Pierre Sauvageot

A professional accountant and retired internal auditor who worked for the town from 2007 to 2019, Pierre Sauvageot says he has the experience to evaluate issues, ask insightful questions and make informed decisions. His priorities include re-establishing an internal auditor, updating the town's official plan, reducing speed limits and installing HOV lanes on Dundas Street and Trafalgar Road.

"The following are my top three issues (opportunities) based on the town's most recent citizen surveys:

Creating more affordable housing: Council must implement a strategy for affordable and attainable housing in the town; and not only play an advocacy role.  A housing strategy would establish a roadmap and act as a guiding document for the town to expedite actions and work towards meeting housing needs of our community.

Keeping Oakville livable: Council must balance pressures of growth while preserving existing housing stock and mix.

Improving safety and traffic flow: Council must reduce the speed of our local roads from 50 km to 40 km to increase the survival rates in a collision; increase the frequency of public transit on Trafalgar Road during rush hour; dedicate High Occupancy Vehicle (HOV) lanes on Trafalgar Road to encourage residents to see "public transit as the better way"; and promote the synchronization of the traffic light system to improve the flow of traffic throughout the town."

Angela Parsons

Angela Parsons told Oakville News that she no longer seeks the councillor position. Her name will remain on the ballot as it is too late to withdraw officially, but she says she will not be campaigning.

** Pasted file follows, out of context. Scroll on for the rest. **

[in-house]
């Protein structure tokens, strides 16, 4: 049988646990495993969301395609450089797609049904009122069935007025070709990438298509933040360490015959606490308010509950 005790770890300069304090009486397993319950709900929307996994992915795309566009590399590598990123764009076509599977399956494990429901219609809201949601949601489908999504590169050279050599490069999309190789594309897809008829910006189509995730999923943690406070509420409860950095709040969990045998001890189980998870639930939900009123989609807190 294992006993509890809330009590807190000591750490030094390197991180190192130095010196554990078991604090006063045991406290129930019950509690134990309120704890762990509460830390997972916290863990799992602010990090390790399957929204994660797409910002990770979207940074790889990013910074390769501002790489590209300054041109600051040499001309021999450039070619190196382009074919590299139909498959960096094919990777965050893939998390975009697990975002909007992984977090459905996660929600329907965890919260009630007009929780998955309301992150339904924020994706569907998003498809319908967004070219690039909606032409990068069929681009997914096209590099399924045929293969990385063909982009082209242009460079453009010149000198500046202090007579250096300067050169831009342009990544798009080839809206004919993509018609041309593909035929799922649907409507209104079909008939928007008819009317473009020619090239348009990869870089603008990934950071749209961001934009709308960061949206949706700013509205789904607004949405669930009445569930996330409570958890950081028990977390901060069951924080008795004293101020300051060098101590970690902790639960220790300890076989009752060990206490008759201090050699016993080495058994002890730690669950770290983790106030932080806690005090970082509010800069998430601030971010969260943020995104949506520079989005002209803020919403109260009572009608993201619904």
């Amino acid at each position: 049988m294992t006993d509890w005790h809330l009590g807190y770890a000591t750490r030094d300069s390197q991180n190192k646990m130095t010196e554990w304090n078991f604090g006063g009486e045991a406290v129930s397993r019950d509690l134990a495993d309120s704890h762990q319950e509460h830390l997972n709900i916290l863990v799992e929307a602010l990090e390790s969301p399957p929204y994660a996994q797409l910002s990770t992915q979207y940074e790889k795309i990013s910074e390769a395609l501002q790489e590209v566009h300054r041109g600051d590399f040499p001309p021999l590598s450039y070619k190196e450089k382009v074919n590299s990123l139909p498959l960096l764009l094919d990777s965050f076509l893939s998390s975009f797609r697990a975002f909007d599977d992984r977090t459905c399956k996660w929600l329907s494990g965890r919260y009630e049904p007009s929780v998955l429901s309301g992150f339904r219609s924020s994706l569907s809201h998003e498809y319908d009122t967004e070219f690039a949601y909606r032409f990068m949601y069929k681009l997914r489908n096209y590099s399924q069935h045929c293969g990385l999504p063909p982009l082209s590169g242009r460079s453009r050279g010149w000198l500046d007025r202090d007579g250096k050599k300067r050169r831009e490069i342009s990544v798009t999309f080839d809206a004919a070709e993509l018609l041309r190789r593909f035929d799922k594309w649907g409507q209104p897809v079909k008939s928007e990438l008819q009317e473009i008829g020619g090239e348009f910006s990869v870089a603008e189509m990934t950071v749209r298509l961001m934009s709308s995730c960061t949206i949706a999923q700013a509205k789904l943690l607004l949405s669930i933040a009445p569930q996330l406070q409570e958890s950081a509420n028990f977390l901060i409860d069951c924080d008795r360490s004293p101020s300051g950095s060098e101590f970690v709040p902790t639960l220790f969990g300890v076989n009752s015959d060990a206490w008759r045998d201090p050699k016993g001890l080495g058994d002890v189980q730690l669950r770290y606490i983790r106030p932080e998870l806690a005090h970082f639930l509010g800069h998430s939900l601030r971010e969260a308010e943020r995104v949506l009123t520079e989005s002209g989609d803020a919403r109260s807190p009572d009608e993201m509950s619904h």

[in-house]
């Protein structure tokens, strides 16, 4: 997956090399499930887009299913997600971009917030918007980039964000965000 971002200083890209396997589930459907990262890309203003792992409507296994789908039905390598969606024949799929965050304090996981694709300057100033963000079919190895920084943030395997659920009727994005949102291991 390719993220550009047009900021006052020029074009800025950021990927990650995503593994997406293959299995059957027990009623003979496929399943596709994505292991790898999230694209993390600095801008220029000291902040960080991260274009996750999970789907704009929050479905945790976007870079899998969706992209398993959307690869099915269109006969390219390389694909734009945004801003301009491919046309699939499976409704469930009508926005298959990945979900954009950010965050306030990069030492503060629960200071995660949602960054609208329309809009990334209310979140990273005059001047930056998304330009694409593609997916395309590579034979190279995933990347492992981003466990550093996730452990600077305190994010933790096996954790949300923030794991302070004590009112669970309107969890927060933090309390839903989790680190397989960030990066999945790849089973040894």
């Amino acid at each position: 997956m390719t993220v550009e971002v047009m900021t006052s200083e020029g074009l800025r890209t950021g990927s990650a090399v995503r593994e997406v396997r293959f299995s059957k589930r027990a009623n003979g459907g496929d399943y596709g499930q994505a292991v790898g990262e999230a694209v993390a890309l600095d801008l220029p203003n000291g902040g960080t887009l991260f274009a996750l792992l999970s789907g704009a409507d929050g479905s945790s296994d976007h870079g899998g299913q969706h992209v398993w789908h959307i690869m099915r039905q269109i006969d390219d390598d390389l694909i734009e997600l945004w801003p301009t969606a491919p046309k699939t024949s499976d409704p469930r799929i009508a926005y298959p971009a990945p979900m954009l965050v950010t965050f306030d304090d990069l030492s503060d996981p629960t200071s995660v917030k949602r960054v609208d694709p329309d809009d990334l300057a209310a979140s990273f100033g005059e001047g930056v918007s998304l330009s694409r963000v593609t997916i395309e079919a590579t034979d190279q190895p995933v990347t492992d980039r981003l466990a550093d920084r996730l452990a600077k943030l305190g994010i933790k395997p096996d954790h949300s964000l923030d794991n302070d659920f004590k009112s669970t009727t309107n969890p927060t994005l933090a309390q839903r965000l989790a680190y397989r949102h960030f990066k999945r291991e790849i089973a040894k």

Ward 5 town and regional council candidates

Alicia Bedford

Alicia Bedford did not respond to our questions. She ran as a candidate for the Ontario Party in the last provincial election but does not appear to have campaign material related to this election.

Jeff Knoll

Jeff Knoll has served as the Ward 5 town and regional councillor since 2000.

He has sat on various committees and boards and currently chairs the Oakville Public Library and the Halton Police Services Board.

Founder and CEO of Cinemas, Knoll, says his experience as a local entrepreneur, community volunteer, father and grandfather gives him "a wide breadth and depth of skill and life experience to effectively represent my constituents with empathy and understanding."

He says his three priorities for the ward are coping with housing affordability, managing planning and development, and keeping costs under control.

Jeff Knoll
Jeff Knoll

"Soaring purchase and rental prices put Oakville out of reach for many people, including children and grandchildren who grew up here. I remain committed to working collaboratively with all levels of government to help provide more affordable housing options for all community members.

Moreover, the town's official plan must be respected and not treated by developers as a vague concept that can easily be dismissed. That official plan is the guide map to how the ward, the Town and the Region should grow. We must do everything we can to mitigate growth impacts on existing residents, services and established neighbourhoods and be prepared to defend our community's interests when our community's will is tested through appeals to the Ontario Land Tribunal. I have done that before. And I will do it again.

Over the past several years, my fellow councillors and I have kept the overall tax increases at levels that do not exceed inflation. But that is now a challenge for the upcoming budget, with costs in areas like construction and fuel putting significant pressure on our finances.

That means members of the next region and town councils will have to do three things this fall and beyond. First, they need to strategically utilize financial reserves that we maintain for extraordinary expenses or pressures such as the ones we are facing now. Second, they should leverage and expand other revenue sources, such as growing the town's dividends from Oakville Hydro as a result of its new partnership with Enbridge. And third, they must carefully manage all spending to continue to deliver on previous commitments to deliver tax increases in line with inflation."